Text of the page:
Muriel Bowser: (09:08)
I think that we certainly would still be responding to our public safety concerns. There are still tourists here. I met some of them yesterday. There are still people here having dinner outside on patios in the District of Columbia, even close to this perimeter. There are still people going to parks and walking down streets and living life. In fact, in almost every part of Washington, except where we are, around the Federal Complex, people are going about their daily lives.

Jordan Pastel : (09:37)
What did the tourists say?

Muriel Bowser: (09:39)
They wanted to take a picture. They were visiting and they were exercising their First Amendment rights. Harry?

Harry Jaffe: (09:48)
There were reports earlier in the week that the White House wanted to exercise in both its emergency powers under the Home Rule Act to take over the DC Police. There were reports that there were negotiations back and forth that, that the Executive Offices of the Mayor actually had conversations with the White House. Can you describe what those [crosstalk 00:10:12].

Muriel Bowser: (10:10)
Well, I’ve spoken about this already, Harry, and I will say this, that I can’t discuss every private conversation, but know this, that at no time, is the Mayor going to support the Federal government directing MPD? Yes?

Mark: (10:29)
A couple questions, curfew, yes or no tonight?

Muriel Bowser: (10:32)
We will not impose a curfew tonight.

Mark: (10:38)
Okay, great. So going back to another stab at Harry’s question, [crosstalk 00:10:44] coordination… you say you pushed back, but yesterday we saw them go all the way out to L Street. I mean, every day the perimeter expands another blocks, clearly way into DC jurisdiction, into Chief Newsham’s jurisdiction. One, do they tell you in advance? Two, you say you push back, have you had any success, I mean-

Muriel Bowser: (11:06)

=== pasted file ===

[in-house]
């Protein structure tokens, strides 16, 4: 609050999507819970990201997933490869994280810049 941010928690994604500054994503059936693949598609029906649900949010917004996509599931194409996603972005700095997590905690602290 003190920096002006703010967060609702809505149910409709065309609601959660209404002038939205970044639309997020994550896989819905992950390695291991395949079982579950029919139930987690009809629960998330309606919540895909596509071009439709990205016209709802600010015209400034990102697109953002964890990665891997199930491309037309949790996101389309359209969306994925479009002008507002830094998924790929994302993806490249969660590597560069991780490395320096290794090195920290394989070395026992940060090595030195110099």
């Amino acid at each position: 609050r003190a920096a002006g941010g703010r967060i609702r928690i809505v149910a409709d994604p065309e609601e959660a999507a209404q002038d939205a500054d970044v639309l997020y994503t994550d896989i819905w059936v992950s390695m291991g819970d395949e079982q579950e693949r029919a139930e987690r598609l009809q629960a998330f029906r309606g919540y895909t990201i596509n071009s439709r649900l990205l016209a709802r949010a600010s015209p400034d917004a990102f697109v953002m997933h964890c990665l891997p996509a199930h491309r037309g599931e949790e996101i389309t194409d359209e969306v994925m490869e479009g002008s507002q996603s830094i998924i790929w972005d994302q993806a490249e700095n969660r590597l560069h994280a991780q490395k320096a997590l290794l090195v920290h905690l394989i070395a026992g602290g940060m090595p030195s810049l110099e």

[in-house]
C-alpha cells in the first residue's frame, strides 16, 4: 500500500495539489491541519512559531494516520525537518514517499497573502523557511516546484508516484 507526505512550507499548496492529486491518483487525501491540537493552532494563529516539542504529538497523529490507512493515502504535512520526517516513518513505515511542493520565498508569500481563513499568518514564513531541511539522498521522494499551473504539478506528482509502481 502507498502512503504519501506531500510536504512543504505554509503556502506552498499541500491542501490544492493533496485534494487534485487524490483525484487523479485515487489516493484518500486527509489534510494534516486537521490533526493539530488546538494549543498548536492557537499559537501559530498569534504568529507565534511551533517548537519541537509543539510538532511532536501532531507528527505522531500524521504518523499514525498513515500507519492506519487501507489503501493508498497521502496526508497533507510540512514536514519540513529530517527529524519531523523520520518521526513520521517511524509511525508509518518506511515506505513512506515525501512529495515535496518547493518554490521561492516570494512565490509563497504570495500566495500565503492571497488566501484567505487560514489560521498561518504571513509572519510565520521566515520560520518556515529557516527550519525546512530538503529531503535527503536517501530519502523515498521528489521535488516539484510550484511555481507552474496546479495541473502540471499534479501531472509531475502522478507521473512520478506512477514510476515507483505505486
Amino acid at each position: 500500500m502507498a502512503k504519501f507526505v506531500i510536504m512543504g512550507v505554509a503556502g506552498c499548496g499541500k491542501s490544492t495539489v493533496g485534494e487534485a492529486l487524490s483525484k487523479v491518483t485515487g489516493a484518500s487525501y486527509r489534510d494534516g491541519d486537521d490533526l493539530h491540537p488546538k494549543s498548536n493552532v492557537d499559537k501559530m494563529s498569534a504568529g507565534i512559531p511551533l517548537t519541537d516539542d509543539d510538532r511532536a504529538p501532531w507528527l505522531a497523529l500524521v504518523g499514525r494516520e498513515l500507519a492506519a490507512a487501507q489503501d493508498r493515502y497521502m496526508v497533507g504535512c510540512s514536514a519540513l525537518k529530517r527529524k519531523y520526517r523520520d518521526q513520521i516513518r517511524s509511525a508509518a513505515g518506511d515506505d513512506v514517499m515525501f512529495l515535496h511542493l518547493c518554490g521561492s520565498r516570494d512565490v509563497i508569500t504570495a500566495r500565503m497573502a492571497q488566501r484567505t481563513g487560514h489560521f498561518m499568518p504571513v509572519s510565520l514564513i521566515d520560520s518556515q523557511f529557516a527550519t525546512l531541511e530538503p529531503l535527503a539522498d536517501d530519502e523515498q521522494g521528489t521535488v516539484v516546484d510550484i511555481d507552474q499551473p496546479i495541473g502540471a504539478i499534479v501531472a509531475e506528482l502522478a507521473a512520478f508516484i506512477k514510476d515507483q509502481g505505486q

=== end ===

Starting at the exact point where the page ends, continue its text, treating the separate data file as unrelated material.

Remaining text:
They’re back, they’re back this morning.

Mark: (11:08)

Muriel Bowser: (11:09)
To Lafayette.

Mark: (11:12)
You think you’ll stay there?

Muriel Bowser: (11:15)
Let me just say this Mark, we’re dealing with a fluid and unprecedented situation. Yesterday, I’ve been working largely over at our EOC at health and this week I’ve been working here. Yesterday, as you know, I walked down 16th Street towards the White House and could see for myself, how far that line had come out. I directed at that time for the Chief and others to, “Let’s on whatever we have to do with whomever to get that line pushed back.” They can make an argument for protecting their Federal assets, especially the White House, but pushing back into the District, blocking access to St. John’s. We were there with a Bishop yesterday, and if she wanted to go to the church, she couldn’t have. She would have had to gone through the line.

Muriel Bowser: (12:18)
So DC residents need access to DC streets, unless there can be a compelling reason. Now also keep in mind that some of the perimeter check post, traffic posts are MPD-directed, and depending on the movements in the city and their need to protect or help people move, or to make safe protesters moving through the city, they may create their own perimeter.

Mark: (12:50)
I’m Sorry, you said you’ve been looking at the legal authority that the President has to do this, to bring troops in from out-of-state and to close DC streets and possibly federalized MPD. What have you determined? Have your lawyers given you any feedback?

Muriel Bowser: (13:05)
Well, I mentioned yesterday that I had conversations with our Attorney General and we had further conversations today with the Attorney General’s office, but other legal scholars as well, including Council Member Mary Cheh. T, those questions are being posed specifically, if the President can call other state’s guard into DC, without taking further legal action.

Mark: (13:43)
What would you do? Would you go up to Governor Hogan?

Muriel Bowser: (13:45)
I have not talked to Governor Hogan.

Mark: (13:47)
He said you approved his mission.

Muriel Bowser: (13:49)
I can’t approve his mission. Let me explain to you how this works, Mark. If I wanted troops from Maryland to come into the District, we are a member of a compact, which allows me to make that request specifically to any State National Guard to do that. I have not done that for any state.